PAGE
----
Dermatologists
6 years of experience

Accepting new patients
West Bloomfield
Ronald D Kerwin, MD
6330 Orchard Lake Rd
Ste 120
West Bloomfield, MI 48322
248-855-3366
Locations and availability (9)

Education ?

Medical School Score Rankings
University of Michigan Medical School (2004)
  • Currently 4 of 4 apples
Top 25%

Awards & Distinctions ?

Associations
American Board of Dermatology
American Society for Dermatologic Surgery

Affiliations ?

Dr. Cetner is affiliated with 14 hospitals.

Hospital Affilations

Score

Rankings

  • Beaumont Hospital,Troy
    44201 Dequindre Rd, Troy, MI 48085
    • Currently 4 of 4 crosses
    Top 25%
  • Beaumont Hospital, Grosse Pointe
    468 Cadieux Rd, Grosse Pointe, MI 48230
    • Currently 4 of 4 crosses
    Top 25%
  • Beaumont Hospital, Royal Oak
    3601 W 13 Mile Rd, Royal Oak, MI 48073
    • Currently 4 of 4 crosses
    Top 25%
  • Huron Valley-Sinai Hospital
    1 William Carls Dr, Commerce Township, MI 48382
    • Currently 4 of 4 crosses
    Top 25%
  • Provena St Joseph Medical Center
    6 Charleston Rd, Hinsdale, IL 60521
    • Currently 4 of 4 crosses
    Top 25%
  • Edward Hospital
    801 S Washington St, Naperville, IL 60540
    • Currently 4 of 4 crosses
    Top 25%
  • Detroit Receiving Hospital & University Health Center
    4201 Saint Antoine St, Detroit, MI 48201
    • Currently 3 of 4 crosses
    Top 50%
  • Silver Cross Hospital
    1200 Maple Rd, Joliet, IL 60432
    • Currently 3 of 4 crosses
    Top 50%
  • University Of Illinois Medical Center At Chicago
    1740 W Taylor St, Chicago, IL 60612
    • Currently 2 of 4 crosses
  • Royal Oak (2 Years
  • Sinai-Grace Hospital
    6071 W Outer Dr, Detroit, MI 48235
  • Provena Saint Joseph Hospital
    77 N Airlite St, Elgin, IL 60123
  • University of Illinois Medical Center at Chicago
  • Royal Oak
  • Publications & Research

    Dr. Cetner has contributed to 3 publications.
    Title Cutaneous Presentation of Plasmablastic Post-transplant Lymphoproliferative Disorder in a 14-month-old.
    Date June 2010
    Journal Pediatric Dermatology
    Excerpt

    We present a 14-month-old female child who developed multiple erythematous nodules on her abdomen 5 months after liver and small bowel transplantation. Skin biopsy revealed a dense infiltrate of large cells in the dermal and subcutaneous layers with frequent mitotic figures. The cells were noted to have abundant cytoplasm, prominent nucleoli, and open chromatin. Immunohistochemical stains were positive for CD138, CD56, Ki67 (>90%), and lambda chain restriction. Rare mature B cells (CD20) and rare T cells (CD3) were noted. She was diagnosed with high-grade post-transplant lymphoproliferative disorder most consistent with plasmablastic lymphoma.

    Title Tuberculosis in the Age of Biologic Therapy.
    Date September 2008
    Journal Journal of the American Academy of Dermatology
    Excerpt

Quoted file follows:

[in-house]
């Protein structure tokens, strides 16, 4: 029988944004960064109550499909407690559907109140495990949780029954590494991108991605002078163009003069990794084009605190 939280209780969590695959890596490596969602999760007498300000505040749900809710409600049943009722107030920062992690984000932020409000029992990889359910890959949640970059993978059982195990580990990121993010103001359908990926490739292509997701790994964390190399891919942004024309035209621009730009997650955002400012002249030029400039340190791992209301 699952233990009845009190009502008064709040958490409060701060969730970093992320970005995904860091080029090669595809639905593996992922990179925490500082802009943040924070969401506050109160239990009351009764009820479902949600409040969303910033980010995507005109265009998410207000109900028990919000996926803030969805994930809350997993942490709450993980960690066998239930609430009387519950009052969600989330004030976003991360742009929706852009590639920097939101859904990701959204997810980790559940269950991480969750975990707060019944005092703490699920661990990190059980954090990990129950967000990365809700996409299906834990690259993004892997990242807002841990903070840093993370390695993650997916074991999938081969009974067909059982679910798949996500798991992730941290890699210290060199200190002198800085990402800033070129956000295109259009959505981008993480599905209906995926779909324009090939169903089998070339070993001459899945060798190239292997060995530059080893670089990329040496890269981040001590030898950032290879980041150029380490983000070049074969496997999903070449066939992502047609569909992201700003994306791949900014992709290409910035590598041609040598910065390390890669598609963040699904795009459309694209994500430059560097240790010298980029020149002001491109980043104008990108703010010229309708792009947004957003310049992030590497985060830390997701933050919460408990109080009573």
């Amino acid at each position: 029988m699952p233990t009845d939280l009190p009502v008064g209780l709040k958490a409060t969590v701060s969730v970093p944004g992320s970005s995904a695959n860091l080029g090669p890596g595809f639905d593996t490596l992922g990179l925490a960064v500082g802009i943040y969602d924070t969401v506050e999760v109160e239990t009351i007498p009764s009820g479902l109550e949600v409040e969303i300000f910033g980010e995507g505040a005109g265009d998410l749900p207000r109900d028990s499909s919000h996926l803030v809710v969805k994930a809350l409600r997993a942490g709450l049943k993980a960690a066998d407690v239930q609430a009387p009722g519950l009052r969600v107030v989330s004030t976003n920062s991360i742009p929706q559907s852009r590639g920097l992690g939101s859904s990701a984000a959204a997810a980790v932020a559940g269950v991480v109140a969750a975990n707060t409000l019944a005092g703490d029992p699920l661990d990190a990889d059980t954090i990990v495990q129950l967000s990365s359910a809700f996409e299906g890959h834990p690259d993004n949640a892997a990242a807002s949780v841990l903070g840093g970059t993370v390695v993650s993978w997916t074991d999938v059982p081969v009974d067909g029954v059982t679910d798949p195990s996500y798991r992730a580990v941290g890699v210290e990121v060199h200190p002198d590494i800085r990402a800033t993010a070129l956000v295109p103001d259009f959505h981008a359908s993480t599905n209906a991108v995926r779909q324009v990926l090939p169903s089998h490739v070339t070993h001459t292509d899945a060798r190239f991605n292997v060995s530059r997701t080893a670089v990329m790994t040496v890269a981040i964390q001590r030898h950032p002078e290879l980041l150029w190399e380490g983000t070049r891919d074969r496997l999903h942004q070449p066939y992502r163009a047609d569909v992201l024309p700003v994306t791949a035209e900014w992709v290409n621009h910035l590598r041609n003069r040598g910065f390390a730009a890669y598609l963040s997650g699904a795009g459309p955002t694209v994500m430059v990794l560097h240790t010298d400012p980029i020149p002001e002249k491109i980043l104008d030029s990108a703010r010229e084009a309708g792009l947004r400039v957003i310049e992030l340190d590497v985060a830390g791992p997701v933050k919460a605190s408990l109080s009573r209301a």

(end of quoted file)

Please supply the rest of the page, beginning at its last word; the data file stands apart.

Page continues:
The introduction of biologic therapies for psoriasis has revolutionized the treatment of plaque psoriasis. These changes in our drug armamentarium have resulted in the need for dermatologists to have a through command of knowledge regarding tuberculosis given the potential for reactivation with this class of medications. The focus of this review is to update dermatologists on pertinent information regarding the microbiology, immunology, screening, and recognition of the clinical presentations of tuberculosis. The current literature regarding the occurrence of tuberculosis with biologics, specifically antitumor necrosis factor therapy, is reviewed. Special emphasis is placed on the different clinical presentations between newly acquired tuberculosis versus reactivation of latent disease while receiving these medications. Given the ever-widening use of biologic therapy in our specialty, we must be capable of rapidly identifying infected patients, including those with asymptomatic latent disease. The failure to screen for tuberculosis before the initiation of biologic therapy may result in adverse outcomes for both the patient and the overall health of our communities.

    Title Refractory Aggressive Keratoacanthoma Centrifugum Marginatum of the Scalp Controlled with the Epidermal Growth Factor Receptor Inhibitor Erlotinib.
    Date
    Journal The British Journal of Dermatology
    Excerpt

    Keratoacanthomas are squamous cell neoplasms known to be abundant in epidermal growth factor receptors (EGFRs). Erlotinib (Tarceva(®); Roche) is a low molecular weight oral quinazoline compound that binds to the intracellular EGFR tyrosine kinase domain and inhibits receptor phosphorylation and downstream signalling. We report a case of refractory, locally aggressive keratoacathoma centrifugum marginatum of the scalp having strong EGFR expression and demonstrating excellent response to erlotinib.


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